TO SALT, OR NOT TO SALT.

A Shake of Salt

Written by Julie Meek – Dietitian and Nutritionist

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As a nation, our love for cooking shows, including celebrity chefs and plain old everyday people is ever growing. Amidst all the competition and fanfare, have you noticed that these chef’s and their students are very liberal with adding salt to their dishes? A bit of salt here, a bit of salt there…

The problem here of course, is that the audience gets the impression that throwing salt on everything is perfectly fine. Salt can add a particular flavor to food but frequent and excessive use can certainly have a negative impact on blood pressure, especially for those with existing hypertension.

Your taste buds get used to the taste of salt and then food without it seems to have no flavor. In reality, after a short period of not adding salt, your food starts to taste how it should and real flavours start to emerge out of the saltiness. So many everyday foods that we eat already have salt added, with cereal, bread and cheese being perfect examples.

Technically, salt is a chemical compound of sodium and chlorine and is called sodium chloride. Rock and sea salt are almost entirely sodium chloride with only traces of other minerals.

Iodised salt is intended as a supplement for people whose diet is deficient in iodine. This is important because adequate iodine is essential for the brain development of unborn babies, infants and young children. Iodine is only found in small quantities in food and iodised salt is the richest source available.

Iodine aside, all types of salt whether they be rock, pink or from the very depths of the Dead Sea to the highest mountain, all contain the same quantity of sodium chloride and are therefore all equal in terms of the quantity of salt they contain. Without any miraculous health benefits.

What’s the problem with eating too much salt?

Research has shown that too much salt is linked to high blood pressure. High blood pressure or hypertension occurs when blood vessels harden leading to a build-up of pressure. It increases the risk of developing heart disease and stroke and can lead to problems in other parts of the body such as the eyes and kidneys.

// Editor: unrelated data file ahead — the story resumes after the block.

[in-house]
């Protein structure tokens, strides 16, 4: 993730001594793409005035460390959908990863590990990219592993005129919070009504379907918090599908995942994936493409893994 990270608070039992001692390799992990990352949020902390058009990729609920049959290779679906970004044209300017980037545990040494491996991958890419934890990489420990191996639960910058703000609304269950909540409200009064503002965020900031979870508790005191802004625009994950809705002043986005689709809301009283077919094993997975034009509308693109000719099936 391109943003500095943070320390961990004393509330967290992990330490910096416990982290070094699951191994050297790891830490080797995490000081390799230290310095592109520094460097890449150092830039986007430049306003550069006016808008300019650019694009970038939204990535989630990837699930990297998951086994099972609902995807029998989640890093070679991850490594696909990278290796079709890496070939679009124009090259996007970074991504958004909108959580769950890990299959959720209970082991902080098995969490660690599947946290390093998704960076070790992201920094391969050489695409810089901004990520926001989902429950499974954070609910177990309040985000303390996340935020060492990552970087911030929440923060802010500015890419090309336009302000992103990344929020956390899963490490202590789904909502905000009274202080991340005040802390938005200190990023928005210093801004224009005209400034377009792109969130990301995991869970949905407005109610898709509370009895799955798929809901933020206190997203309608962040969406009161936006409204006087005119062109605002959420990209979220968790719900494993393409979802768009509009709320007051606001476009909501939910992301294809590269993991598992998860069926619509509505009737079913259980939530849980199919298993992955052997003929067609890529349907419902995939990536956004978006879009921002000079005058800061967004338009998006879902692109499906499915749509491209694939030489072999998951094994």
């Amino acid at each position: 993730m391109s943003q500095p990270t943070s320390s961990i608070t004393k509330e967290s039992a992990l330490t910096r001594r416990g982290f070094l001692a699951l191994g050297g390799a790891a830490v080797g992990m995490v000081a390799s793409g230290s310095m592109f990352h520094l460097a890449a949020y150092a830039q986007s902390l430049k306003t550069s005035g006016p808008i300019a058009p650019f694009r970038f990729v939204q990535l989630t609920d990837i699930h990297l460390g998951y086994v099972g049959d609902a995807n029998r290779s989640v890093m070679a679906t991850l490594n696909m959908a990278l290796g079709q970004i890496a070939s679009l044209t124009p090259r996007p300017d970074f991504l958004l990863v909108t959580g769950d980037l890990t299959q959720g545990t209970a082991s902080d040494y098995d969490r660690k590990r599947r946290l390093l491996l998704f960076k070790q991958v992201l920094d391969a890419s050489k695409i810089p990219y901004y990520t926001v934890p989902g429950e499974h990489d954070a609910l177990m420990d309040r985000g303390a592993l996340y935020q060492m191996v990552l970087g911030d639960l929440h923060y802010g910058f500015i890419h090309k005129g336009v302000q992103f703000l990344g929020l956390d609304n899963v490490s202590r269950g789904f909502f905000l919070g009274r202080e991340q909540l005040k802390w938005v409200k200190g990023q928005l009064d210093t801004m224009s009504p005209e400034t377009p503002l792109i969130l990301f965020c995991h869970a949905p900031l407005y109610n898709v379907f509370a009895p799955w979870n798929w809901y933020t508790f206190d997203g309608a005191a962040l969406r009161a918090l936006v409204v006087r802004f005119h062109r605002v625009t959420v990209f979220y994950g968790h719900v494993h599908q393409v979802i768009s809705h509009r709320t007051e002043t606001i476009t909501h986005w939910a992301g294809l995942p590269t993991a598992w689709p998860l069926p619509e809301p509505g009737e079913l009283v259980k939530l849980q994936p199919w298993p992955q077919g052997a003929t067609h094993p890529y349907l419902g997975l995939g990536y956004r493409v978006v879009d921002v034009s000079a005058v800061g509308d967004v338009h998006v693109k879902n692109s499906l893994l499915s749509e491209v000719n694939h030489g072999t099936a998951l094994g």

To reduce your intake of salt try the following:

  • Be mindful that stock (both liquid and powder) and many sauces and gravies are high in salt, so minimize the use of these in cooking
  • Don’t add salt to cooking
  • Choose low or reduced salt products in the supermarket
  • Enjoy a diet rich in fruit and vegetables as they are naturally very low in salt
  • Choose fresh, rather than packaged meats. Fresh meat, chicken, pork and lamb contain natural sodium but much less than packaged varieties such as ham, bacon and other processed sandwich meats
  • Look out for products that don’t necessarily taste salty but have a significant salt content, cereal being a perfect example.
  • Be careful of making salty choices in café’s and restaurants. Salt is not something that is usually listed or highlighted, but you can ask the waiter or waitress to serve a dish without added salt.
  • Take-away and snack foods are often extremely high in salt, so its best to limit your consumption of these.
  • Use fresh herbs and spices to enhance the flavour of your food rather than salty additives

The taste for salt CAN be changed.

It will take around 4-6 weeks for your taste buds to adapt but they will and once this happens everything will taste too salty!

Persist and your body will thank you.

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